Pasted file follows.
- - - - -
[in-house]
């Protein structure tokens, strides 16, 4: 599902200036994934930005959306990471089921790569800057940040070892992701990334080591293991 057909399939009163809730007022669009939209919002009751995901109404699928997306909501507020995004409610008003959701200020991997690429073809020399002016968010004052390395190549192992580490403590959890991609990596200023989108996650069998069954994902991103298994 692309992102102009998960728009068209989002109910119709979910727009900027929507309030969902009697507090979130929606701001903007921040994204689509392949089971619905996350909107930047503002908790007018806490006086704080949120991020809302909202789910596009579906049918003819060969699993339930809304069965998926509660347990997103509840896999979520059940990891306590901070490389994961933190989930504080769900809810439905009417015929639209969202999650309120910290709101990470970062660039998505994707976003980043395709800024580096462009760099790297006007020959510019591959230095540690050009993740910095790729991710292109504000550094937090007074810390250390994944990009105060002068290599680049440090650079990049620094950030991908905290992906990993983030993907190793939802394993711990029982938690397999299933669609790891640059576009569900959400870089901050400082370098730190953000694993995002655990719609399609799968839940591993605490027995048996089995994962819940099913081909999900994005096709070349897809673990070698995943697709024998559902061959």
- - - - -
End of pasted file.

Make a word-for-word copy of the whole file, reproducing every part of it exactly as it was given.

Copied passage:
[in-house]
């Protein structure tokens, strides 16, 4: 599902200036994934930005959306990471089921790569800057940040070892992701990334080591293991 057909399939009163809730007022669009939209919002009751995901109404699928997306909501507020995004409610008003959701200020991997690429073809020399002016968010004052390395190549192992580490403590959890991609990596200023989108996650069998069954994902991103298994 692309992102102009998960728009068209989002109910119709979910727009900027929507309030969902009697507090979130929606701001903007921040994204689509392949089971619905996350909107930047503002908790007018806490006086704080949120991020809302909202789910596009579906049918003819060969699993339930809304069965998926509660347990997103509840896999979520059940990891306590901070490389994961933190989930504080769900809810439905009417015929639209969202999650309120910290709101990470970062660039998505994707976003980043395709800024580096462009760099790297006007020959510019591959230095540690050009993740910095790729991710292109504000550094937090007074810390250390994944990009105060002068290599680049440090650079990049620094950030991908905290992906990993983030993907190793939802394993711990029982938690397999299933669609790891640059576009569900959400870089901050400082370098730190953000694993995002655990719609399609799968839940591993605490027995048996089995994962819940099913081909999900994005096709070349897809673990070698995943697709024998559902061959």